11:1-47 What animals were clean and unclean. - These laws seem to have been intended, 1. As a test of the people's obedience, as Adam was forbidden to eat of the tree of knowledge; and to teach them self-denial, and the government of their appetites. 2. To keep the Israelites distinct from other nations. Many also of these forbidden animals were objects of superstition and idolatry to the heathen. 3. The people were taught to make distinctions between the holy and unholy in their companions and intimate connexions. 4. The law forbad, not only the eating of the unclean beasts, but the touching of them. Those who would be kept from any sin, must be careful to avoid all temptations to it, or coming near it. The exceptions are very minute, and all were designed to call forth constant care and exactness in their obedience; and to teach us to obey. Whilst we enjoy our Christian liberty, and are free from such burdensome observances, we must be careful not to abuse our liberty. For the Lord hath redeemed and called his people, that they may be holy, even as he is holy. We must come out, and be separate from the world; we must leave the company of the ungodly, and all needless connexions with those who are dead in sin; we must be zealous of good works devoted followers of God, and companions of his people.
]And the little owl, and the cormorant, and the great owl. Ainsworth translates the words just the reverse, and takes the first word to signify the great owl, and the last the little one; the great owl may intend the great horn owl, called sometimes the eagle owl, which is thus described; it is of the size of a goose, and has large wings, capable of extending to a surprising breadth: its head is much of the size and figure of that of a cat, and has clusters of black feathers over the ears, rising to three fingers' height; its eyes are very large, and the feathers of its rump long, and extremely soft; its eyes have yellow irises, and its beak black and crooked: it is all over mottled with white, reddish, and black spots; its legs are very strong, and are hairy down to the very ends of the toes, their covering being of a whitish brown (g): and as this is called the great horn owl, others, in comparison of it, may be called the little owl. Some reckon several species of owls--there are of three sizes; the large ones are as big as a capon, the middle sized are as big as a wood pigeon, the smaller sort about the size of an ordinary pigeon--the horned owl is of two kinds, a larger and a smaller--the great owl is also of two sorts, that is, of a larger and a smaller kind (h); it is a bird sacred to Minerva: but though it is pretty plain that the last of the words used signifies a bird that flies in the twilight of the evening, from whence it seems to have its name, as Aben Ezra, Ben Gersom, and other Jewish writers observe, and fitly agrees with the owl which is not seen in the day, but appears about that time; yet the first is thought by Bochart (i) to be the "onocrotalus" or "pelican", which has under its bill a bag or sack, which will hold a large quantity of anything; and the word here used has the signification of a cup or vessel, see Psalm 102:6. The word we render "cormorant", the Targums of Onkelos and Jonathan paraphrase it, a drawer of fish out of the sea, so Baal Hatturim; and thus it is interpreted in the Talmud (k); and the gloss upon it says, this is the water raven, which is the same with the cormorant; for the cormorant is no other than "corvus aquaticus", or water raven; See Gill on Zephaniah 2:14. The Septuagint render it by "catarrhactes", which, according to the description of it (l), resides by rocks and shores that hang over water; and when it sees fishes swimming in it, it will fly on high, and contract its feathers, and flounce into the water, and fetch out the fish; and so is of the same nature, though not the same creature with the cormorant. Aben Ezra observes, that some say this is a bird which casts its young as soon as born; and this is said of the "catarrhactes", that it lets down its young into the sea, and draws them out again, and hereby inures them to this exercise (m).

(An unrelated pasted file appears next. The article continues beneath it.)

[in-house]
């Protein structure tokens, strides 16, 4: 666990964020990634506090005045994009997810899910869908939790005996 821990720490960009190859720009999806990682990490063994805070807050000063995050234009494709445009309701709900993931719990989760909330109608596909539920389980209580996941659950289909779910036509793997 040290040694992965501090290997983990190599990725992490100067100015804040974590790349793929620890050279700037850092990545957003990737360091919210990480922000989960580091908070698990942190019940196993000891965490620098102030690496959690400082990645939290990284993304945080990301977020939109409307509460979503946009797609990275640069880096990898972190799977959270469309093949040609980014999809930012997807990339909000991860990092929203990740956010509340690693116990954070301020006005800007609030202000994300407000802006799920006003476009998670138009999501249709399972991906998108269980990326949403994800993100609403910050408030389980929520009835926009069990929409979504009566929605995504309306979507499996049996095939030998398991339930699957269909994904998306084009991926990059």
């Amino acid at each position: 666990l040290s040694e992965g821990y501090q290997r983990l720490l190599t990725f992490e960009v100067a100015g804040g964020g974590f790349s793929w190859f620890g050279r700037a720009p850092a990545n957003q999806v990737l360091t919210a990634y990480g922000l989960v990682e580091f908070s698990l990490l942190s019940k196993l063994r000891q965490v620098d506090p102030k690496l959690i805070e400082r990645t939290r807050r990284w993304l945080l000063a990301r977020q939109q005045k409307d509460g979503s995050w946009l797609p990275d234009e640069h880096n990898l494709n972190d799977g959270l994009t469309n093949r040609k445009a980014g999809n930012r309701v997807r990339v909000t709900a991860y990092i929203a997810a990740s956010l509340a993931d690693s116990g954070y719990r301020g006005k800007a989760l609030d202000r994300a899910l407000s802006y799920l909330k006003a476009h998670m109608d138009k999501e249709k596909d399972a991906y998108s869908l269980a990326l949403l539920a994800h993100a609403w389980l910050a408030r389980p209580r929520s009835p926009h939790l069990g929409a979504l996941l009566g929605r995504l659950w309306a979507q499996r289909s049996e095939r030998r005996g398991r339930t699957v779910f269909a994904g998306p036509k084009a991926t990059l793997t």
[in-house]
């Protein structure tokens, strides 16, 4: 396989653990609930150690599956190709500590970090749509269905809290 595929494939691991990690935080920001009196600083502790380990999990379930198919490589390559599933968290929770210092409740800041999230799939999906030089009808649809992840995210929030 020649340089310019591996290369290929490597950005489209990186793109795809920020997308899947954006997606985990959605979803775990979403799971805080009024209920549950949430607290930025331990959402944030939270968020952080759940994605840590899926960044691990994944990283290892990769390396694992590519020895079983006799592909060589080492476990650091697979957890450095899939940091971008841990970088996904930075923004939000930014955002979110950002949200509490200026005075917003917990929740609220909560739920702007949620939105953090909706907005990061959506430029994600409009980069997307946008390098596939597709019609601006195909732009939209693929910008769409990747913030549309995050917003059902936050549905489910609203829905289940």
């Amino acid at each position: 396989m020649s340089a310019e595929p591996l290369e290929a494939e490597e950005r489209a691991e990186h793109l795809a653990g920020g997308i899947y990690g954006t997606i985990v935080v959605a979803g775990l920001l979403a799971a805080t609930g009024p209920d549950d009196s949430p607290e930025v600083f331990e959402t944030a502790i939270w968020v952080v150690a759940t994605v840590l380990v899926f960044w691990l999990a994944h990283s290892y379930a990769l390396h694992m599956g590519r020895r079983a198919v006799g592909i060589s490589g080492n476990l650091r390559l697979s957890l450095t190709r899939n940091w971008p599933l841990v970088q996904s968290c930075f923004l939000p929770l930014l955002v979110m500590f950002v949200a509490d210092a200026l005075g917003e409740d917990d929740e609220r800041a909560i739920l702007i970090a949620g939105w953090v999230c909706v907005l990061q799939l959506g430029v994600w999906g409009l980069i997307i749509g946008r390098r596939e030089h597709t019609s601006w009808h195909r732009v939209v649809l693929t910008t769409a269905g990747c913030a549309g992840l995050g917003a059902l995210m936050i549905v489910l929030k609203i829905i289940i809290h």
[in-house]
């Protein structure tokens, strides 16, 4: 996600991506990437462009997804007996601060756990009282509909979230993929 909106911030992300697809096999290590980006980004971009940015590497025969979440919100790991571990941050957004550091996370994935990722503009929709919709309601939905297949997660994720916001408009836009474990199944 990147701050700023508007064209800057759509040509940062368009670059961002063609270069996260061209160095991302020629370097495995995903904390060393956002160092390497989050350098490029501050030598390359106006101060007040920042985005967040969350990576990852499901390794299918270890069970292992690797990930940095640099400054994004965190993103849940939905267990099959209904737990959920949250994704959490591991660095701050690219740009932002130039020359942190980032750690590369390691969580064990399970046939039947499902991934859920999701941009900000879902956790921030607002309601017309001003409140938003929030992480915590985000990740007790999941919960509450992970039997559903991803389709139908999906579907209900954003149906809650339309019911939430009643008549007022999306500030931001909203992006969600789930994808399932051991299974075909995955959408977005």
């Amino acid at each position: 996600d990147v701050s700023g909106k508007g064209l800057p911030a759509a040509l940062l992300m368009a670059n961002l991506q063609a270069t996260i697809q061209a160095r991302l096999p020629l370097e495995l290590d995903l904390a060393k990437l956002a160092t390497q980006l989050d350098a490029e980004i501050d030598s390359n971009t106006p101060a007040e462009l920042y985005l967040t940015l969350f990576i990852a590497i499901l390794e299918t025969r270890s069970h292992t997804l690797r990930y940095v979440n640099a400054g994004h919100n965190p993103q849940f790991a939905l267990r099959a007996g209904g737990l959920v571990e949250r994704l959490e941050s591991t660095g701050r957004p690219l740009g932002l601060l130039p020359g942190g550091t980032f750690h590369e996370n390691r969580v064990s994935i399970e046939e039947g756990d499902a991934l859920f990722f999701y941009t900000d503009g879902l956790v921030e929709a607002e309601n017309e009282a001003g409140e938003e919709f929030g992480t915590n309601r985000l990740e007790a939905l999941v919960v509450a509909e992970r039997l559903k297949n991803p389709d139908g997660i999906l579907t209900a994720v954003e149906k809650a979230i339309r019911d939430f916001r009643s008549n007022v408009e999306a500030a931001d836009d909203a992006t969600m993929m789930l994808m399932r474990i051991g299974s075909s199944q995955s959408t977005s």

(g) Ray's Ornithol. p. 63. apud Supplement to Chambers's Dictionary in the word "Bubo". (h) Calmet's Dictionary in the word "Owl". (i) Ut supra, (Apud Bochard. Heirozoic. par. 2. l. 2.) c. 20. col. 275. (k) Bab. Cholin, fol. 63. 1.((l) Gesner. apud Bochart. ut supra, (i)) c. 21. col. 278. (m) Ibid.